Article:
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USNH's Linda Bisson Named 2010 Rochester Citizen of the Year

By Jody Record, Campus Journal Editor
April 14, 2010

When Linda Bisson decided to go to the Rochester Chamber of Commerce’s annual dinner dance and awards banquet recently, it was to support a friend who had been nominated as business leader of the year.

Or so she thought. It turns out, Bisson was the one who had been nominated. A friend had suggested her as the recipient of the 2010 Citizen of the Year award for exactly the reason Bisson went to the dinner: because she is always doing for others.

“I had no idea,” Bisson says of being honored. “I thought I was going to watch a friend get the award for business leader—which made it easy for friends to go without me thinking anything of it. It was quiet a surprise and a pretty nice one.”

A senior business services assistant with USNH financial services, Bisson has been involved with various groups in her hometown for many years, including Holy Rosary Church, the Share Fund and the Rochester Emblem Club. She also serves as treasurer and scholarship chairman for the Rochester Business and Professional Women’s Club.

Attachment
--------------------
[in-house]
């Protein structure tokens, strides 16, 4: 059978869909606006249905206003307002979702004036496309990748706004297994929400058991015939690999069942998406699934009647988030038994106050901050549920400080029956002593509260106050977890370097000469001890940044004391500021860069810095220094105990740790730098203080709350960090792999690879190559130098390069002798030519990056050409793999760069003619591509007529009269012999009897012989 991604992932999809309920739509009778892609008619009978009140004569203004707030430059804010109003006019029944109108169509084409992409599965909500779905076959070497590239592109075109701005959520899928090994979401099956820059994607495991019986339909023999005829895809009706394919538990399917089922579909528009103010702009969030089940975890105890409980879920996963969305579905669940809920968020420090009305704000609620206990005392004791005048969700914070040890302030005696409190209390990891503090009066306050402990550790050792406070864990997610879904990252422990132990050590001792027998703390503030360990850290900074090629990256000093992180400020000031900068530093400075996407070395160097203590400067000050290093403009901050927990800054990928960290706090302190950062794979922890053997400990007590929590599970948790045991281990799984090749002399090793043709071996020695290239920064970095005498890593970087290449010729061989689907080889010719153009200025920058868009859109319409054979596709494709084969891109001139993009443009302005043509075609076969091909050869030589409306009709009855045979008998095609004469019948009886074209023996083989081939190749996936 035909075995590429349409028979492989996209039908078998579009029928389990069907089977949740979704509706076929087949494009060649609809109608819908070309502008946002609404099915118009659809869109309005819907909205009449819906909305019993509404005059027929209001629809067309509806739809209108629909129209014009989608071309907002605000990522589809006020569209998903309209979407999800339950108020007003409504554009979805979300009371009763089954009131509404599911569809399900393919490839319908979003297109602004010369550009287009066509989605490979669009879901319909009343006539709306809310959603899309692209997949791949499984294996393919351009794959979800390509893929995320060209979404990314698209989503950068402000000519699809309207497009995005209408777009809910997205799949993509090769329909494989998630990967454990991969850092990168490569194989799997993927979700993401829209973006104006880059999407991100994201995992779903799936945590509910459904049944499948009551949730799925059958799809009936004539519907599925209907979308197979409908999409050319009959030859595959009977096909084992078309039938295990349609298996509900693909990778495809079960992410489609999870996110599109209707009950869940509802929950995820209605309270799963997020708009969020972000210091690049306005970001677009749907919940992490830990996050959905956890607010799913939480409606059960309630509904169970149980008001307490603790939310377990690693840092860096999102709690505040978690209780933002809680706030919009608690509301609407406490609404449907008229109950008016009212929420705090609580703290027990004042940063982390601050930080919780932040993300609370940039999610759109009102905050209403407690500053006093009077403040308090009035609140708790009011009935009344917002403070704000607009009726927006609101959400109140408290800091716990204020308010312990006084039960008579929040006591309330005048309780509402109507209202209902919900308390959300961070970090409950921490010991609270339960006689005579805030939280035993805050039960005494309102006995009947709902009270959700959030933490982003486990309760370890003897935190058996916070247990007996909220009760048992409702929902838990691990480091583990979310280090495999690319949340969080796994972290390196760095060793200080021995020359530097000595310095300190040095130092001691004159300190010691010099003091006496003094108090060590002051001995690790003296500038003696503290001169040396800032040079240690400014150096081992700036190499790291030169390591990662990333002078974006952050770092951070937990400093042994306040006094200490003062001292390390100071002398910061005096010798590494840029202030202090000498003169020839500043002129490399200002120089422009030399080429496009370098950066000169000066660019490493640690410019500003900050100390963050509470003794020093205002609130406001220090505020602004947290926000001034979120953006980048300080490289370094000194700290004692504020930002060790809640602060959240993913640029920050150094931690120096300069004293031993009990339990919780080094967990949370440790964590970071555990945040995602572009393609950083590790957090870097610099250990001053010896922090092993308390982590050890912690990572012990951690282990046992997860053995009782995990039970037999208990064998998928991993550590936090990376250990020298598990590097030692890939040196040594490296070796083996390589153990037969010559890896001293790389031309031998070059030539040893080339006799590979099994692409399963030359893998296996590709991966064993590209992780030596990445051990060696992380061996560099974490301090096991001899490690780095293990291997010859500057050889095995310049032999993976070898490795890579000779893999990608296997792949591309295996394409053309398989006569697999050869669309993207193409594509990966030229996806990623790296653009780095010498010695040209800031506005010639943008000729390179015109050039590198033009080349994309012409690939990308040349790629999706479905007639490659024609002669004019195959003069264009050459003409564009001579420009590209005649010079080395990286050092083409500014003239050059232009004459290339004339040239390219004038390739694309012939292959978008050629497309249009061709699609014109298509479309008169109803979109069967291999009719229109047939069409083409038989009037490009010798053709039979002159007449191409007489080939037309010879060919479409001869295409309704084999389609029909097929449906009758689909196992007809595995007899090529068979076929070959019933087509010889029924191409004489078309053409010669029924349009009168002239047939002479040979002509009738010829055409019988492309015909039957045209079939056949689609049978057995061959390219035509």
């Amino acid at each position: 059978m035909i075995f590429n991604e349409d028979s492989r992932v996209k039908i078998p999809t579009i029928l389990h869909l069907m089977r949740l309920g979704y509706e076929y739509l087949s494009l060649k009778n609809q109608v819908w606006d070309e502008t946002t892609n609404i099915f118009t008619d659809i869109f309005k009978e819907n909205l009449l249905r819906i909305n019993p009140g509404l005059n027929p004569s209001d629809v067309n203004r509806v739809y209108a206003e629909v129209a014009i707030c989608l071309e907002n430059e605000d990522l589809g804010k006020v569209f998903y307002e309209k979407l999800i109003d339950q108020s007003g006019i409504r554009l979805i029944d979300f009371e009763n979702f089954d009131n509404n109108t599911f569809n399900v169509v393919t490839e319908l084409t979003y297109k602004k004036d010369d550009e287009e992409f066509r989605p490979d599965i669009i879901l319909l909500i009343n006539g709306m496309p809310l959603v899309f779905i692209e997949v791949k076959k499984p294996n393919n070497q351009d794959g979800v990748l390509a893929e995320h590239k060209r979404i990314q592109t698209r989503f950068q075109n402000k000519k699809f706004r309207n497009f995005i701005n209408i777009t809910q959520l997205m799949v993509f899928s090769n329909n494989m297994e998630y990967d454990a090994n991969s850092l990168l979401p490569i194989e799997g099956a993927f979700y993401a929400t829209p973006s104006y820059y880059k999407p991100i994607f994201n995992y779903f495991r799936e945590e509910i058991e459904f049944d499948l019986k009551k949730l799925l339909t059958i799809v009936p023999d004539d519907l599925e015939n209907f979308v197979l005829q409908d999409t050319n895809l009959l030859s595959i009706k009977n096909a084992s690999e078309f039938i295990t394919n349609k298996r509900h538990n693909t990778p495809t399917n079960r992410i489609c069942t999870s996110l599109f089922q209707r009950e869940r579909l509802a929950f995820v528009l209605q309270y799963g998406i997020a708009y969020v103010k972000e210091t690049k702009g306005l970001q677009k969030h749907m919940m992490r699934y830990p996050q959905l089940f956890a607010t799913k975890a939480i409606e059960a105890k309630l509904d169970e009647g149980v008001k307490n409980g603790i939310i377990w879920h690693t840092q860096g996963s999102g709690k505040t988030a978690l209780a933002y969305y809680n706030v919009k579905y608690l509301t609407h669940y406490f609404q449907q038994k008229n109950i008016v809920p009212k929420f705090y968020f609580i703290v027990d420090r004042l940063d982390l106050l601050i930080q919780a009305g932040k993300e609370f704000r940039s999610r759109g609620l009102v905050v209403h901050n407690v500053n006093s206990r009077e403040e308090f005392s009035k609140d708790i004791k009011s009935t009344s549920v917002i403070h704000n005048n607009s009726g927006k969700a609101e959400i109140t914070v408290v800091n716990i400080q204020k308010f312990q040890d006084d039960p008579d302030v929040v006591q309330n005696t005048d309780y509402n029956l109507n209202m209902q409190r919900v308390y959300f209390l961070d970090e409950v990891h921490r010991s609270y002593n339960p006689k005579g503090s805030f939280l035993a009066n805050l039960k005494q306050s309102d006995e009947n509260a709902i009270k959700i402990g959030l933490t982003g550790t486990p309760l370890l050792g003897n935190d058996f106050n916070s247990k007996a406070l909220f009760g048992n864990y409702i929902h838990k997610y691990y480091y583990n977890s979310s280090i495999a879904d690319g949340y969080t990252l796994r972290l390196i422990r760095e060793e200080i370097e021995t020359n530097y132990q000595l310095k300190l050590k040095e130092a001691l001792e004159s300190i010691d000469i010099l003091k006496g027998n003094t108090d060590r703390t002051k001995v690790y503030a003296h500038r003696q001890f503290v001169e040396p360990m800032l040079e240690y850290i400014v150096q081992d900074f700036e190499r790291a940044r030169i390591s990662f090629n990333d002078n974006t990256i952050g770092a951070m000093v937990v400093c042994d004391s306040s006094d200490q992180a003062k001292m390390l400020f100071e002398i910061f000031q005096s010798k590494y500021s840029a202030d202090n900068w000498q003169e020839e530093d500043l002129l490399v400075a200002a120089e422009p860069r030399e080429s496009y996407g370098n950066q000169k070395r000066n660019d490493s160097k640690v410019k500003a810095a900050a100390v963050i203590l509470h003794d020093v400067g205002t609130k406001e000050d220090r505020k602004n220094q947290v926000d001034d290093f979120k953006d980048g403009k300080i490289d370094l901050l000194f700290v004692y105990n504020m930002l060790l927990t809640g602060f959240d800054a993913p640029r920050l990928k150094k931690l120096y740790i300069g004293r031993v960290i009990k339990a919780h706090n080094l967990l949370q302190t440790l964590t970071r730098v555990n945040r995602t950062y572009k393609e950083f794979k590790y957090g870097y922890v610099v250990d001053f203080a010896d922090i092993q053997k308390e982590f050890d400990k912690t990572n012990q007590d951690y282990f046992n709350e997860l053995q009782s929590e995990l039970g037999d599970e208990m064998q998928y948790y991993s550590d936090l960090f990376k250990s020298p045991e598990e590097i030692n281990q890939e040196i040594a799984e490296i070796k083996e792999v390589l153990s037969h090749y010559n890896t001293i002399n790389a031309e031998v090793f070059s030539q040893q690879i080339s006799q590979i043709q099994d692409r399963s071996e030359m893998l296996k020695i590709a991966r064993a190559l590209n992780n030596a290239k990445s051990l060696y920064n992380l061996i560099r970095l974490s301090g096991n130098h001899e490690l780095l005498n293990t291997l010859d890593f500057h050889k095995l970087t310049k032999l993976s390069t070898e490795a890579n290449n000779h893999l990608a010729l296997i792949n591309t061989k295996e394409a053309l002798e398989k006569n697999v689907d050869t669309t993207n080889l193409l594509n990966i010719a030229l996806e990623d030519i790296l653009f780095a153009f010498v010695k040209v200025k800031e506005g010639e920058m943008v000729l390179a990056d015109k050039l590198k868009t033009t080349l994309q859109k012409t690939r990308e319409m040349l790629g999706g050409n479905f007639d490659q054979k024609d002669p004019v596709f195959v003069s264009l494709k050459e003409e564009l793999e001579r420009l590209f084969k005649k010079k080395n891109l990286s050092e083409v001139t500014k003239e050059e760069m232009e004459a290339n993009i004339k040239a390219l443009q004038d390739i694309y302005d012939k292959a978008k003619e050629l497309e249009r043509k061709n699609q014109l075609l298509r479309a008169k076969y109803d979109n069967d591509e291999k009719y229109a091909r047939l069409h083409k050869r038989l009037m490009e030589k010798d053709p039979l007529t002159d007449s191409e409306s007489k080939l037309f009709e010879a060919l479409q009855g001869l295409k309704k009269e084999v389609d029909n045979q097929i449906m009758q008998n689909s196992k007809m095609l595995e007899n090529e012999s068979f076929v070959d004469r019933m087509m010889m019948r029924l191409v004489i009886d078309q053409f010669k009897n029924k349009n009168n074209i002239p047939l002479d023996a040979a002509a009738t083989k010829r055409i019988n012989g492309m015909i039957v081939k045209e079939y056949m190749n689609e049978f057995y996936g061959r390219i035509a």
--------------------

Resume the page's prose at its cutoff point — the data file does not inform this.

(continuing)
Additionally Bisson, who has been at UNH for more than 35 years, helps out at local food pantries, soup kitchens and the community store where people in need can pick up free items. Bisson works on area blood bank drives as well. Through the Rochester Emblem Club #40, where she is in her second term as president, Bisson volunteers at the New Hampshire Veteran’s Home in Tilton.

This year she got involved with Operation Military Kids, a UNH group that collects backpacks for military children whose parents are deployed. In times of crisis, Bisson is a point person for clothing and household donations. Last year, using an extra large washing machine she’d purchased for the project, and with the help of her husband, Rodney Gaskell, and other volunteers, she washed and sorted more than 100,000 clothing items for the Share Fund clothing room at the Rochester’s Community Center.

“Rochester is a pretty poor city. People can come and get up to 25 pieces of clothing for free so the center is very important,” Bisson says. “There have been times when we’ve gone through 700 pieces of clothing a week.”

Bisson’s volunteer work takes up most of her nights and weekends. But she does it happily, she says, because life has been good to her.

“We’ve been healthy; we’ve been lucky,” she says of herself and her husband of 30 years. “I’ve been here more than 35 years, my husband’s been at General Electric for 36. You don’t know how much you have until you see the have-nots. So, you just give back.”

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